I was trying to hide but you found me!

I remember the first time I made a presentation when I still employed in a large firm.  The best way to describe it, at least from my perspective, was “disastrous”.

Here are a few reasons why I say it was “disastrous”: the images I had prepared came up heavily pixellated when called up on the large screen, one of the two videos I had inserted didn’t play, and a lot of the graphs I put in turned out with the data scrambled, since obviously in my excitement, I forgot to group all the figures I inserted.  Thankfully, I was able to get all of the statistics add data correct, and I still managed to get the entire message of the presentation across, although just barely.

While my presentation did what it was supposed to do —  by a hair’s breadth at that — it still could have been better.  Even more, another slip could hae made my presentation a smoking failure, and while it might have been excusable for a first timer, it could have seriously hurt my chances for any sort of advancement in the job.  In many cases, an aspiring employee’s worth could very well depend upon how their presentation goes, since a lot of people in management attribute an aspiring employee’s competency and potential to their communication and presentation skills.

This view is not restricted to management.  There are a lot of people who tend to base the perceived value and ability of a person on whatever presentation they do.  This is mostly a natural reaction, since the people watching the presentation may not know the presenter very well, if at all, so they will need something to base their opinion of the presenter on.  In this case, their opinions are now based on the presentation.

If this is the case, then a presenter must at least then remember  that there are certain points to a presentation that may ensure they are above the minimum level of expectations:

Go for the engaging story

So, who doesn’t love a story?  A prevailing problem when preparing a presentation is this mentality that someone will shout “get to the point” while you are still doing your build up.  If you do get this feeling when you’re preparing your presentation, then one of two things is possible: (1) you are utterly afraid of doing the presentation itself, regardless of the quality, which is why you are shooting it down yourself, or (2) the content of your presentation is subtly shouting “boring!”.  Everyone knows an engaging story almost never fails to capture the imagination and attention of readers, you just have to stick to a few tried and tested techniques to ensure your story IS engaging, such as a build of appropriate length, statement of facts, and aptly timed conclusion.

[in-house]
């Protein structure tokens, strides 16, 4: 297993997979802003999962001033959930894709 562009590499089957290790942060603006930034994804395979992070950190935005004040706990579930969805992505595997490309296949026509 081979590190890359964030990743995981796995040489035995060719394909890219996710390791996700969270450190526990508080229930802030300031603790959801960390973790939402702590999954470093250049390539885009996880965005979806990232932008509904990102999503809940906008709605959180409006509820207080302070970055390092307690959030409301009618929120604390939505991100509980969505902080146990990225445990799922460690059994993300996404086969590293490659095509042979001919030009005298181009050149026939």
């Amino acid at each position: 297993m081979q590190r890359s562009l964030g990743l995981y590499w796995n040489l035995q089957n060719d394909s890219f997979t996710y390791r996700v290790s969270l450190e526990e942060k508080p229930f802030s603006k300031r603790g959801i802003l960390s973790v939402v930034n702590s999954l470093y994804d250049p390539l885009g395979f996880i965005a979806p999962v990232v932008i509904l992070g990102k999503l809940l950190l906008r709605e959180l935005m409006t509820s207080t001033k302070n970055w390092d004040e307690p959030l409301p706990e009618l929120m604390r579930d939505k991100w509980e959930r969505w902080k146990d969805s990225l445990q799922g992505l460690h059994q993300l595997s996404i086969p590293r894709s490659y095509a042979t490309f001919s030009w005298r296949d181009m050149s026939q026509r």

Use striking images

Images used in presentation, particularly those found as default images in presentation-making software are perhaps among the most popular and most-seen images everywhere.  This is why using these default images when making your presentation will not really do anything to make your own look spectacular or interesting, let alone amazing.  Search engines today have evolved to the point of making finding better images simplicity itself, so there really is no excuse for not using unique, fresh, and uncommon images, to help give your presentation more credibility and make it all the more interesting.  In many cases, using the appropriate image might even save you from putting in so much stuff to read in your presentation, since the saying “picture worth a thousand words” also applies quite well with presentations.

Pizzazz and panache can only go so far

Ensuring that your presentation is quite good and entertaining is immensely important, in fact, it may be the only things that sustain the interest of your viewers, particularly if your topic really isn’t the most engaging.  However, there are those who take this a bit too far, relying on frivolous videos and images and colorful graphs to dazzle the presentation viewers and hopefully divert their attention from the fact that the presentation itself is severely lacking in substance.  This is a shady measure often done by some who fail to come up with enough material on their topic to sustain an actual presentation.  While there might be some topics that getting enough information is difficult indeed, it does not really warrant resorting to diversionary tactics to make it appear that the presentation has anything to offer.  In instances that very little information can be researched for the presentation, it might be simply best to go with what is known, and maximize on that.

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